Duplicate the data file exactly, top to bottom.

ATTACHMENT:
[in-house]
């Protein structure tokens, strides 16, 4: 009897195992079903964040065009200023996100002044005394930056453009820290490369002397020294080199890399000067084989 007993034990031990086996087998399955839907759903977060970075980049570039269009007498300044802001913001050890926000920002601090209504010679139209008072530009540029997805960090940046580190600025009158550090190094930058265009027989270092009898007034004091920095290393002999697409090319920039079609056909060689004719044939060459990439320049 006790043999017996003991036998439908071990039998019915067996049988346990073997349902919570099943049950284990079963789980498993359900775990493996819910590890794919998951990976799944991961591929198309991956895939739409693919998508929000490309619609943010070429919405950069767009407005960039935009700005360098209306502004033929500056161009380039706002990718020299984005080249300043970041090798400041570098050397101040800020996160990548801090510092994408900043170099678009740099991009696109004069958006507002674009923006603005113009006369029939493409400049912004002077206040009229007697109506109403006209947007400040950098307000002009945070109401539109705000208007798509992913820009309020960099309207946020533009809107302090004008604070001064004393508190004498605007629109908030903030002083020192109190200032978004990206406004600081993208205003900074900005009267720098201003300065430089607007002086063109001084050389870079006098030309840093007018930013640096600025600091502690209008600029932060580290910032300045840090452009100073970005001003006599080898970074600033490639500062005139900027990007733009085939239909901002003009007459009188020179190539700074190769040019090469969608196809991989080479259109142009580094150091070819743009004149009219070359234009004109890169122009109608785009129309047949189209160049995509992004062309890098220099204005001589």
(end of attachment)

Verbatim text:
[in-house]
């Protein structure tokens, strides 16, 4: 009897195992079903964040065009200023996100002044005394930056453009820290490369002397020294080199890399000067084989 007993034990031990086996087998399955839907759903977060970075980049570039269009007498300044802001913001050890926000920002601090209504010679139209008072530009540029997805960090940046580190600025009158550090190094930058265009027989270092009898007034004091920095290393002999697409090319920039079609056909060689004719044939060459990439320049 006790043999017996003991036998439908071990039998019915067996049988346990073997349902919570099943049950284990079963789980498993359900775990493996819910590890794919998951990976799944991961591929198309991956895939739409693919998508929000490309619609943010070429919405950069767009407005960039935009700005360098209306502004033929500056161009380039706002990718020299984005080249300043970041090798400041570098050397101040800020996160990548801090510092994408900043170099678009740099991009696109004069958006507002674009923006603005113009006369029939493409400049912004002077206040009229007697109506109403006209947007400040950098307000002009945070109401539109705000208007798509992913820009309020960099309207946020533009809107302090004008604070001064004393508190004498605007629109908030903030002083020192109190200032978004990206406004600081993208205003900074900005009267720098201003300065430089607007002086063109001084050389870079006098030309840093007018930013640096600025600091502690209008600029932060580290910032300045840090452009100073970005001003006599080898970074600033490639500062005139900027990007733009085939239909901002003009007459009188020179190539700074190769040019090469969608196809991989080479259109142009580094150091070819743009004149009219070359234009004109890169122009109608785009129309047949189209160049995509992004062309890098220099204005001589």